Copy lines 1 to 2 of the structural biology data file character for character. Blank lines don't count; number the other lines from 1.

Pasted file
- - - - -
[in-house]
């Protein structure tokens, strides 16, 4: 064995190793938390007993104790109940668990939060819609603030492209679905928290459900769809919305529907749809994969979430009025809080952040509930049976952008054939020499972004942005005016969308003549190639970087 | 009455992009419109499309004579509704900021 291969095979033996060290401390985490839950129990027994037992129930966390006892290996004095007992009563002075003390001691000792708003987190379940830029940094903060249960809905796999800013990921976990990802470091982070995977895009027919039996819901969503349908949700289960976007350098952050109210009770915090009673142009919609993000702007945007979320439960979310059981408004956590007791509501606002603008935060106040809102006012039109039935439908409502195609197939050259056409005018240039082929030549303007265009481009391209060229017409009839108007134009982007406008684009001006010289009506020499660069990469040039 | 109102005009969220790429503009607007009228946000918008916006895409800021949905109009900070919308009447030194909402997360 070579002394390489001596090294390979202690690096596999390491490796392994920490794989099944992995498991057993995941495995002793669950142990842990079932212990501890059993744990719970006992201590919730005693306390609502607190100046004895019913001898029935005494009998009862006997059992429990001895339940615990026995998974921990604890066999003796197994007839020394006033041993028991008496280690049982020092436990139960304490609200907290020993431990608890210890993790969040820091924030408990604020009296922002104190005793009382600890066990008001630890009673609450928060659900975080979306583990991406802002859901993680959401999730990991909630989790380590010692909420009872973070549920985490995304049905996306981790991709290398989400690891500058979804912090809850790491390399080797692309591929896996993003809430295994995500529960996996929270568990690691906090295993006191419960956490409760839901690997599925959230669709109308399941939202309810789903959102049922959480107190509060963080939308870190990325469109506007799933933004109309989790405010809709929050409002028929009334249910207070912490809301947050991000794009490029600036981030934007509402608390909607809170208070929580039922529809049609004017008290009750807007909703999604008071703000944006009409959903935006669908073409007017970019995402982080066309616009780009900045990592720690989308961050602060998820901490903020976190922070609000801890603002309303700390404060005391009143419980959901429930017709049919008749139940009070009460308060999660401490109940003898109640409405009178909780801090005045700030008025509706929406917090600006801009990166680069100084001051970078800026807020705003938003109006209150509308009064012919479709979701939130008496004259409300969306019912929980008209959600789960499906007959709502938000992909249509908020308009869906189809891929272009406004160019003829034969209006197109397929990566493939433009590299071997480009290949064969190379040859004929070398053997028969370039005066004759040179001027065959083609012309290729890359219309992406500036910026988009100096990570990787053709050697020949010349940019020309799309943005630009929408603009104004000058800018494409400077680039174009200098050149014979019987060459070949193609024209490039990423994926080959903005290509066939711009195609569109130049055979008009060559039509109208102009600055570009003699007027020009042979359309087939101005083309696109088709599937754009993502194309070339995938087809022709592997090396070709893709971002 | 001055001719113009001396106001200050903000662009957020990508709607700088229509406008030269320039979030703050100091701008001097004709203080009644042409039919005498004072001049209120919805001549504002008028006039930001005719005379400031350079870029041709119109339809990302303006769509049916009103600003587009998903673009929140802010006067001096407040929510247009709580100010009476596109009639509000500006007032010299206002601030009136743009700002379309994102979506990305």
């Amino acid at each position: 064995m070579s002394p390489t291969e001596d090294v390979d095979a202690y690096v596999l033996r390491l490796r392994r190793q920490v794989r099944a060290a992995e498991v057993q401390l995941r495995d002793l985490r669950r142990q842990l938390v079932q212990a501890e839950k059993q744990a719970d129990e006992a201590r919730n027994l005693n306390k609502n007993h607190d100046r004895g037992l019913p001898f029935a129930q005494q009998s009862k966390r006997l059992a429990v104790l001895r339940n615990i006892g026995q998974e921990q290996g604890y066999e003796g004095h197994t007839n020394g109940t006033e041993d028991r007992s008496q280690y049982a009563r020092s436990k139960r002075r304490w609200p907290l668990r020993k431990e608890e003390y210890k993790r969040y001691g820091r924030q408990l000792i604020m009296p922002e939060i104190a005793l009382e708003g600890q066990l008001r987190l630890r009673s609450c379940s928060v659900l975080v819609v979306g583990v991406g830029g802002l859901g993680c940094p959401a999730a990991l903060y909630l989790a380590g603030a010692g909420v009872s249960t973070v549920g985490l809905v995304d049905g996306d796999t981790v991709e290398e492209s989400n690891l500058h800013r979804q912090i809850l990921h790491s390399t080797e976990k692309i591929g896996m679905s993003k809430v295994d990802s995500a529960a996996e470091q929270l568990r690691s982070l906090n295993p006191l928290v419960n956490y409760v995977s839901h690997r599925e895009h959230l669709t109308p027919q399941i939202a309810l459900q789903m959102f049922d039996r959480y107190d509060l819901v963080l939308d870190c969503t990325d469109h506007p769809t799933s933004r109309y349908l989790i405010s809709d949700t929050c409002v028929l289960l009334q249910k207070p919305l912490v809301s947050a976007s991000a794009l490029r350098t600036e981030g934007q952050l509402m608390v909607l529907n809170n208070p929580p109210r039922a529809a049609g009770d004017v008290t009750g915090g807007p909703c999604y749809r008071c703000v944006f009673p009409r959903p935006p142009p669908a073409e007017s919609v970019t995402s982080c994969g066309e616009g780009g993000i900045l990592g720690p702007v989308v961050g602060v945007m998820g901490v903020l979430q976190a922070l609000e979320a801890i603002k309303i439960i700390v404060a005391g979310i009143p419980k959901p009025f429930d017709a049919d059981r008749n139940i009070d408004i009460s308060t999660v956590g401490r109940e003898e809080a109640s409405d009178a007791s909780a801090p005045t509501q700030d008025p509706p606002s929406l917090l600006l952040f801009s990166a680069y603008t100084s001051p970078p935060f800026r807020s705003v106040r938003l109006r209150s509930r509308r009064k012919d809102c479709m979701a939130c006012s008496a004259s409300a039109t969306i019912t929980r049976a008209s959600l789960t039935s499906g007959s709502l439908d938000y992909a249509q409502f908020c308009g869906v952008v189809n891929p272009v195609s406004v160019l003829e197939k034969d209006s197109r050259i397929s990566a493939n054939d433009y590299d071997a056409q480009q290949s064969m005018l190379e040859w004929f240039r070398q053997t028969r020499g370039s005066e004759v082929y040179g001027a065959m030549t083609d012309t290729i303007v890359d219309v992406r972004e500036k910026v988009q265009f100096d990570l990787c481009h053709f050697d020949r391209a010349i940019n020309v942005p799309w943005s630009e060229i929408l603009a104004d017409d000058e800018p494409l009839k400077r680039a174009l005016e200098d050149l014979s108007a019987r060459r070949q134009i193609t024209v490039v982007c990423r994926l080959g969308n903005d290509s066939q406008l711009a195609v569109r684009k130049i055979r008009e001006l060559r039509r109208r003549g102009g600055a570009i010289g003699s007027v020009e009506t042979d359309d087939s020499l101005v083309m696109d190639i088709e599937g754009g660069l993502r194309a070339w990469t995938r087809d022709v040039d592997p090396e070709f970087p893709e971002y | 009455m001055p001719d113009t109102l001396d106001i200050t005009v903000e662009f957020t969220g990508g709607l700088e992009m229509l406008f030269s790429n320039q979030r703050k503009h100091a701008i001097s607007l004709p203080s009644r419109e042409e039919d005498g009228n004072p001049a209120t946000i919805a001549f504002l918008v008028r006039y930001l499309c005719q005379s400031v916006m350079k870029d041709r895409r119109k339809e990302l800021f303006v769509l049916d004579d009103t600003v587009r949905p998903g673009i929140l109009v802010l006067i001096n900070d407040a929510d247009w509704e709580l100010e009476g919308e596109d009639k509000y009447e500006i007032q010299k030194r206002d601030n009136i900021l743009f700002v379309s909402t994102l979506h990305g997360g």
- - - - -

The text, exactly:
[in-house]
């Protein structure tokens, strides 16, 4: 064995190793938390007993104790109940668990939060819609603030492209679905928290459900769809919305529907749809994969979430009025809080952040509930049976952008054939020499972004942005005016969308003549190639970087 | 009455992009419109499309004579509704900021 291969095979033996060290401390985490839950129990027994037992129930966390006892290996004095007992009563002075003390001691000792708003987190379940830029940094903060249960809905796999800013990921976990990802470091982070995977895009027919039996819901969503349908949700289960976007350098952050109210009770915090009673142009919609993000702007945007979320439960979310059981408004956590007791509501606002603008935060106040809102006012039109039935439908409502195609197939050259056409005018240039082929030549303007265009481009391209060229017409009839108007134009982007406008684009001006010289009506020499660069990469040039 | 109102005009969220790429503009607007009228946000918008916006895409800021949905109009900070919308009447030194909402997360 070579002394390489001596090294390979202690690096596999390491490796392994920490794989099944992995498991057993995941495995002793669950142990842990079932212990501890059993744990719970006992201590919730005693306390609502607190100046004895019913001898029935005494009998009862006997059992429990001895339940615990026995998974921990604890066999003796197994007839020394006033041993028991008496280690049982020092436990139960304490609200907290020993431990608890210890993790969040820091924030408990604020009296922002104190005793009382600890066990008001630890009673609450928060659900975080979306583990991406802002859901993680959401999730990991909630989790380590010692909420009872973070549920985490995304049905996306981790991709290398989400690891500058979804912090809850790491390399080797692309591929896996993003809430295994995500529960996996929270568990690691906090295993006191419960956490409760839901690997599925959230669709109308399941939202309810789903959102049922959480107190509060963080939308870190990325469109506007799933933004109309989790405010809709929050409002028929009334249910207070912490809301947050991000794009490029600036981030934007509402608390909607809170208070929580039922529809049609004017008290009750807007909703999604008071703000944006009409959903935006669908073409007017970019995402982080066309616009780009900045990592720690989308961050602060998820901490903020976190922070609000801890603002309303700390404060005391009143419980959901429930017709049919008749139940009070009460308060999660401490109940003898109640409405009178909780801090005045700030008025509706929406917090600006801009990166680069100084001051970078800026807020705003938003109006209150509308009064012919479709979701939130008496004259409300969306019912929980008209959600789960499906007959709502938000992909249509908020308009869906189809891929272009406004160019003829034969209006197109397929990566493939433009590299071997480009290949064969190379040859004929070398053997028969370039005066004759040179001027065959083609012309290729890359219309992406500036910026988009100096990570990787053709050697020949010349940019020309799309943005630009929408603009104004000058800018494409400077680039174009200098050149014979019987060459070949193609024209490039990423994926080959903005290509066939711009195609569109130049055979008009060559039509109208102009600055570009003699007027020009042979359309087939101005083309696109088709599937754009993502194309070339995938087809022709592997090396070709893709971002 | 001055001719113009001396106001200050903000662009957020990508709607700088229509406008030269320039979030703050100091701008001097004709203080009644042409039919005498004072001049209120919805001549504002008028006039930001005719005379400031350079870029041709119109339809990302303006769509049916009103600003587009998903673009929140802010006067001096407040929510247009709580100010009476596109009639509000500006007032010299206002601030009136743009700002379309994102979506990305």